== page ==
Trump has supported Abe’s engagement with Iran, and Rouhani has met with Abe seven times, including during the prime minister’s visit to Tehran in June. Abe can be a direct line between two parties that do not seek to appear on a negotiation footing publicly. Japan can also be a line between Iran and its regional adversaries.

In both instances, it will be critical for Japan to focus on the drivers of regional instability. The central grievance shared by Washington and its Arab allies has not been Iran’s nuclear ambitions, but rather Iran’s regional hegemonic ambitions.

The present situation in the Middle East was made possible by U.S. President George W. Bush, who altered the regional balance with the disastrous invasion of Iraq in 2003. Iran’s strategy, led by no other than Soleimani, has fueled a sectarian backlash by Iran’s Sunni Arab rivals, resulting in massive humanitarian and counterterrorism challenges. All of this is challenging Washington’s historic commitment to regional peace and security, and creating a strategic opening for China and Russia facilitated by Iran.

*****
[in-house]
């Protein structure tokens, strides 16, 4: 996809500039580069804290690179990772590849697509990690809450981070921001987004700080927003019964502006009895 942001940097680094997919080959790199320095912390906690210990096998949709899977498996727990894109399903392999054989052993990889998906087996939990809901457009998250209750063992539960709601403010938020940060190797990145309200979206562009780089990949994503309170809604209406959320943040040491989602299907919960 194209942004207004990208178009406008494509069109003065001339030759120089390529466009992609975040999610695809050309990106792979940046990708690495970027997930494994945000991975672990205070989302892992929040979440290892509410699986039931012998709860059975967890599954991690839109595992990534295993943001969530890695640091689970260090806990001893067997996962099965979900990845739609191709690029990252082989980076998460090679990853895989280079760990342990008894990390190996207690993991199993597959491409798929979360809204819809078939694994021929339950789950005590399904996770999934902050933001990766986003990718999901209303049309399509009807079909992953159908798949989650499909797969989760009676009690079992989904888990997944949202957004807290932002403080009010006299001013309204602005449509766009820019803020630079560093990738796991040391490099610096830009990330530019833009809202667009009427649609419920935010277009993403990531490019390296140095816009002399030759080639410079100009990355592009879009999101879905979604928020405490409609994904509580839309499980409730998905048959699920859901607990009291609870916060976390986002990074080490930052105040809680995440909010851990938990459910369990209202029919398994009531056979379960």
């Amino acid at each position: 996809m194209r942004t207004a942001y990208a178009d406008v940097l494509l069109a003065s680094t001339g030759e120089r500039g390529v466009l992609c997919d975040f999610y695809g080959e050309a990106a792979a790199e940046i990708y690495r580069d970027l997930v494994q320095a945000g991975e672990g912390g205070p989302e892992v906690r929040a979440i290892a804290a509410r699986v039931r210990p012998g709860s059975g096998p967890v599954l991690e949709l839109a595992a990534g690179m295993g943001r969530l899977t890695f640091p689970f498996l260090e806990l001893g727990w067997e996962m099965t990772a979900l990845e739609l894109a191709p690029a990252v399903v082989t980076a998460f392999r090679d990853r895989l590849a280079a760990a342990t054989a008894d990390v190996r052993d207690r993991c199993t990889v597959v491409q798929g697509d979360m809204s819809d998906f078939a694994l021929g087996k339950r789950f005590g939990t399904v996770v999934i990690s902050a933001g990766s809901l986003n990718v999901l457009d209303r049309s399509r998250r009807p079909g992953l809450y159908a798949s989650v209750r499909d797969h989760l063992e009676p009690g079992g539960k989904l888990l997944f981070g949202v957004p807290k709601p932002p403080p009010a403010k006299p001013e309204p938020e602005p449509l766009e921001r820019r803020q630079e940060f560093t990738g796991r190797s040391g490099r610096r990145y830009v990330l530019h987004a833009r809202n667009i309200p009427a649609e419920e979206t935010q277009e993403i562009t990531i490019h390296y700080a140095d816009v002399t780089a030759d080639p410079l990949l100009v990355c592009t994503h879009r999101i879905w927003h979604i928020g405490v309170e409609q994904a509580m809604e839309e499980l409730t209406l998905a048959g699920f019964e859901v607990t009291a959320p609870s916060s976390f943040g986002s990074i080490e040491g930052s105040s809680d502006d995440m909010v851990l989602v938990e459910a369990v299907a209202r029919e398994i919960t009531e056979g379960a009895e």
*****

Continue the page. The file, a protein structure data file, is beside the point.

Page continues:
Iran oversees a “Shiite Crescent,” a network of political, quasi-military and terrorist proxies spanning Iraq, Syria, Lebanon and Yemen. The myth sold by some proponents of the Iran nuclear deal — that Iran will moderate once it becomes a normal actor in the global economy — has led to one-dimensional Iran policy in the U.S. and Europe.

Generations of Middle Eastern lives have been affected by Iran’s regional activity, and the conflicts in the region today demand a solution to root causes. Any deal that rightly dulls the threat of a nuclear Iran without addressing Iran’s regional imperialism will perpetuate the status quo. That is why former U.S. President Barack Obama’s rapprochement with Iran was perceived as appeasement by Washington’s traditional regional partners.

Abe can continue to speak with Trump to emphasize de-escalation and negotiation with Iran, while calling for doubling down on U.S. support for Iraq’s stability and a solution to the Syrian conflict, two theaters of conflict where Iran has deeply affected regional stability.

Should the U.S. forgo its military commitment to the coalition campaign to counter Islamic State and be pressured to leave Iraq, Iran will claim a strategic victory. In theory, this would be unacceptable under Trump’s Iran containment policy, but his mixed messages on regional troop withdrawals leave room for doubt.

Abe could encourage Trump to heed Iraqi reform protests, which advocate against Iranian influence in Baghdad, as well as to continue to invest in stabilization and counterterrorism policies.